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Fish Profile - Chelmon Muelleri

Meuller's Butterflyfish - Chelmon Muelleri

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Mueller's Butterflyfish, Chelmon muelleri

Photos courtesy of Michael G. Moye. 
Meuller6 Meuller1 Meuller3


Common Name: Mueller's butterflyfish, Blackfin coralfish, or Muller's coralfish
Scientific Name: Chelmon muelleri (Klunzinger, 1879)
Size: Up to 8 inches (20.5cm)
Distinguishing Features: Like most from the genus of Chelmon, the Meuller's butterflyfish have an elongated tubular snout that is used to pry into small crevices looking for prey. They have four vertical bars on their body. A false-eye spot is located on the rear dorsal fin to aid in escaping predation.
Distribution: Pacific Ocean: Found exclusively near coral reefs and estuaries of Northern Australia.
Natural Habitat: As benthic feeders they prefer mud bottoms of estuaries and coastal reefs. Indigenous to Northern Australia only. 
Feeding Requirements: It is not difficult to imagine the feeding requirements of this species. Considered a benthic feeder its long snout is perfect for hunting small sessile invertebrates. Will nip at featherdusters and possibly will eat clams and Aiptasia. Upon receiving this species it is advisable to get it feeding on live mysis, blood worms, or other similar food. Initially they may refuse commerical feed. Therefore they should be fed a variety of live foods and slowly converted to frozen or flakes. Nutrition is a concern with this species and a variety of foods should always be offered.
Difficulty Rating:
(1 = easy - 5 = hard)
The difficulty rating of 4 out of 5 is deserved. Due to stress from shipping, their malnurishment and possible infections may have the greatest impact on survivability in captivity. The most difficult aspect of this specie is having it feed regularly when initially received. Once established and regularly feeding in a stable high-water quality aquarium they will last for many years.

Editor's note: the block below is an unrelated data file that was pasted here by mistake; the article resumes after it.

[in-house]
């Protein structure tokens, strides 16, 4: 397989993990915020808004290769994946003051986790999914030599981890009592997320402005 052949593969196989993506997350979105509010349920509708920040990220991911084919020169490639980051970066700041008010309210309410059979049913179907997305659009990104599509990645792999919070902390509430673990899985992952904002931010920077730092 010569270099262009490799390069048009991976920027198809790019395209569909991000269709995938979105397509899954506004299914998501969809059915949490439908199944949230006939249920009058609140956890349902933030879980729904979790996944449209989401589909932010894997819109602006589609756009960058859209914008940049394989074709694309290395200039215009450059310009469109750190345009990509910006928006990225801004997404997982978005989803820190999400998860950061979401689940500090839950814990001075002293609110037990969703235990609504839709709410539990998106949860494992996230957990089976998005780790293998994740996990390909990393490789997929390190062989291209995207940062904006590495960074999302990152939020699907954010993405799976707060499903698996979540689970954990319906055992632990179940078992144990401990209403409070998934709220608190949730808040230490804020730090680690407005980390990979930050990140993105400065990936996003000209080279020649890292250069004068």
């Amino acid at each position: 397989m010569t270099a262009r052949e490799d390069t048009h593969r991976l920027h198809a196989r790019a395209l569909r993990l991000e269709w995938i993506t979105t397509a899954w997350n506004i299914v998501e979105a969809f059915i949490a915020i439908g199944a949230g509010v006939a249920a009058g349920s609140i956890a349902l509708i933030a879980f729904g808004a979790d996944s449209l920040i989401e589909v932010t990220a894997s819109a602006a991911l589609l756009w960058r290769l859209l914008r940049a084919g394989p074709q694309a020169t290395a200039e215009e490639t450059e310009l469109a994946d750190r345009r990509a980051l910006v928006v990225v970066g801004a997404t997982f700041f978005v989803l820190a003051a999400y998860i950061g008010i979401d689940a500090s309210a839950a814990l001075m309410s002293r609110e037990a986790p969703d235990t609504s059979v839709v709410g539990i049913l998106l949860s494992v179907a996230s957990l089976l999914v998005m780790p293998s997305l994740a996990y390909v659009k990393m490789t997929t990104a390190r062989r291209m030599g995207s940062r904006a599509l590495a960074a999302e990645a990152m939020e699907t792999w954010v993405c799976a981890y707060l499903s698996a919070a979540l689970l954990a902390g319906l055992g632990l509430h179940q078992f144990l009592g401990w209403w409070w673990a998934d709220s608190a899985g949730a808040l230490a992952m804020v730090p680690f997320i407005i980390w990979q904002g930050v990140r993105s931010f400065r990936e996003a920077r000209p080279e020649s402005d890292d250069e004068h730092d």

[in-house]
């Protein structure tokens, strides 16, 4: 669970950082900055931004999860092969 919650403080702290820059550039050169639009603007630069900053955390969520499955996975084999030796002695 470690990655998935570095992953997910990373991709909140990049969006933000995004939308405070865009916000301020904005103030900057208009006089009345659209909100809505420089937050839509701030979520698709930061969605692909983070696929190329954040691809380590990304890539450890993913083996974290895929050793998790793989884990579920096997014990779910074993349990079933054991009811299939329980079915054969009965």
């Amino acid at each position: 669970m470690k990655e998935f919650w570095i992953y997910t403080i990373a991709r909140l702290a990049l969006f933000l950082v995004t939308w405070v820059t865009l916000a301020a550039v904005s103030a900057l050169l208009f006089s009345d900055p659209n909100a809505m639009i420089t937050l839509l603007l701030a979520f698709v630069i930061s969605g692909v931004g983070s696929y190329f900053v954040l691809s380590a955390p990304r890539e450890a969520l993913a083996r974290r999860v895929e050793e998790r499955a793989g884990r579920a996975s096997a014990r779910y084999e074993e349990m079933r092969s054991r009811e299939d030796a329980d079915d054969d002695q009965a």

Aggressiveness Rating:
(1 = shy - 5 = nasty)
The Mueller's butterflyfish is a model citizen and receives an aggressive rating of 2 out of 5. Similar to that of the Copperband, they are shy and timid feeders. When housing with larger more aggressive species, it is advisable to introduce these animals first.
Captive Requirements: Inactive at night, this animal spends its day foraging around the open reef. In captivity this should be no different and the Mueller's butterflyfish deserves a tank of no less than 100 US gallons (380 liters). This animal can reach sizes of 8 inches and ideally should be kept in 150 US gallon aquariums or larger (570+ liters).
Reef Tank Compatibility: This fish fits the profile of many Chelmon species. It should be introduced with caution similarly to that of Chelmon rostratus (Copperband butterflyfish) and Chelmon marginalis (Margined coralfish).
Personal Experience:

I once read an article that referred to it as the Copperband's, Chelmon rostratus, 'ugly stepsister'...  Now maybe it's me, but with its burnt orange stripes alternating on a mother-of pearl background, I'm already sold on the Mueller's in terms of asthetic appeal. But add the electric blue and yellow specklings within its fins and flanks, its foreshortened snout, amusing personality, and refreshing hardiness and it's absolutely no contest.